Overly self-indulgent director Chris Columbus could have cut out the entire middle hour of "Harry Potter and the Sorcerer's Stone" and if you hadn't read the popular children's book, you'd never know the difference.
A good 70 percent of the picture consists of showy set pieces that don't service the plot (which we'll get to in a minute) so much as obligingly recreate unrelated passages that would be missed by the boy wizard's enthusiastic and possessive fan base had they been omitted.
One 10-minute episode is spent watching a sport called Quidditch, sort of a flying-broom version of field hockey with more than one puck and incredibly intricate rules that go largely unexplained. It's a lot like the pod race scene in "The Phantom Menace" -- irrelevant but spirited -- although with 1/10th the special effects budget. (Oh, that blatant blue-screening!)
Another entertaining but unnecessary scene involves a giant CGI-rendered troll storming around the Hogwarts School of Witchcraft and Wizardry until it's knocked out cold with a spell cast by Harry (Daniel Radcliffe) and friends.
So much screen time is burned on these passages -- and on trumpeting a red herring bad guy (Alan Rickman in the singular great performance as a sinister potions professor) -- that the story suffers and the real antagonist is almost entirely absent from the film until the finale.
Admittedly, Columbus ("Mrs. Doubtfire," "Bicentennial Man") goes through such motions with great panache.
"Harry Potter" is a very glossy and exuberant adaptation of J.K. Rowling's smash hit novel about an orphaned young conjurer, raised by his cartoonishly cruel aunt and uncle until he's whisked away to Hogwarts to begin his education in the dark arts. Once the magic begins, the picture has an infectious charm as unassuming Harry learns he's a legend in the parallel world of witches and wizards because the evil warlock that murdered his parents (who were wizards as well) was unable to kill baby Harry. The warlock's powers were consumed in the attempt and he mysteriously vanished, but not before leaving a lightning-bolt scar on Harry's forehead.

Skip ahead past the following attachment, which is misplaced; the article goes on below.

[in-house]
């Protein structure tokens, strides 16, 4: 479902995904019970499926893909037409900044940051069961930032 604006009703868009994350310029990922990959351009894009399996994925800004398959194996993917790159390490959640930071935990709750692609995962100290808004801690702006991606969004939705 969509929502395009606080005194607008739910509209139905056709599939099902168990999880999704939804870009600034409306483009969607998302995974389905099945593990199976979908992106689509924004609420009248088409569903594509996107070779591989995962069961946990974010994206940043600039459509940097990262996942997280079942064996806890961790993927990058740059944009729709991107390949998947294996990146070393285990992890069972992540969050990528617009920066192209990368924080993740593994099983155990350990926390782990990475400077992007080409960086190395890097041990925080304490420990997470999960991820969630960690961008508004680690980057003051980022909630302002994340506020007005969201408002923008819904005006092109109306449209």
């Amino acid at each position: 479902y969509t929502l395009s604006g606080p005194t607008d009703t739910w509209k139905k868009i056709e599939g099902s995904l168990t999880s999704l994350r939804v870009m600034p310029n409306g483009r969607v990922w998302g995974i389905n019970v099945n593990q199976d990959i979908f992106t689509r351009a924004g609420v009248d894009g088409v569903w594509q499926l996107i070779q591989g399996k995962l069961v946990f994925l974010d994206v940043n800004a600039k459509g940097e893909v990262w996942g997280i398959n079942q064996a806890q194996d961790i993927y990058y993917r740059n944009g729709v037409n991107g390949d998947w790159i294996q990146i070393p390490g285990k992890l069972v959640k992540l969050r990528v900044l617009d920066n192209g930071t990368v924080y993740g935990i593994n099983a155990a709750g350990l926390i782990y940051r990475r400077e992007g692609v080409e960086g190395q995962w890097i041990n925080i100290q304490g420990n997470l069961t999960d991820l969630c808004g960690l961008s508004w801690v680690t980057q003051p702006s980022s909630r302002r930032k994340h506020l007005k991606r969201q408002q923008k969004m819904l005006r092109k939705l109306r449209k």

Harry receives his invite to Hogwarts via carrier owl (several carrier owls, actually, since his anti-magic guardians keep tearing up the missives) and is soon accompanied by burly, bearded, friendly giant Hagrid (Robbie Coltrane) to a London's Kings Cross train station. There he passes through a brick wall between boarding platforms and finds himself in another world.
Once at school, befriended by fellow wizardry students Hermione Granger (Emma Watson, who steals scenes as the story's adorably brash bookworm) and redheaded Ron Weasley (Rupert Grint), who gets picked on for wearing hand-me-down cloaks.
Their arrival at Hogwarts provides the movie's best moments of wonder, as the campus is a spectacular castle outside and in. Enormous gothic halls are lit by clusters of candles that magically float in mid-air and contain paintings that come to life and staircases that arbitrarily detach from their moorings and change destinations.
Fan-satisfying trivia is established in nifty scenes like Harry's shopping trip to acquire his first magic wand, which he's told has a mystical connection to the wand of the evil warlock. But there's rarely any follow-through on such particulars -- in fact, Harry uses his wand a couple times but never speaks of it again.
The movie is so busy being loyal to the minutiae of the novel that it's at least an hour into the 2-hour, 32-minute run time (what kid will sit still that long?) before the Sorcerer's Stone of the title is even mentioned ("Finally some plot!" I wrote in my notes). This gemstone holds the power of immortality and it's being guarded in the bowels of the school by a 20-foot tall, three-headed attack dog called Fluffy.
"Harry Potter" suffers most from the fact that Columbus hardly takes time to flesh out his characters. Of the three lead children, only Hermione has a distinguishable personality. Daniel Radcliffe shows a lot of dash as brave but unsure, bespectacled young Harry. But he's a bit of a blank slate and we never see him actually learning any magic or honing his skills (which, for some reason, he never remembers to use when he's in danger). Columbus expects us to just take it as read that he's naturally adept at such things and fast-forwards to more chapters of requisite stage business.
Harry Potter fans at the preview I attended seemed to enjoy the picture's attention to detail and came away generally pleased. I must admit I was never bored, but I came away feeling as if I'd just watched a long-winded version of the novel's Cliff's Notes -- not a fully fleshed-out version of book so vivid and wonderful that it's enamoured post-MTV children to want to read again.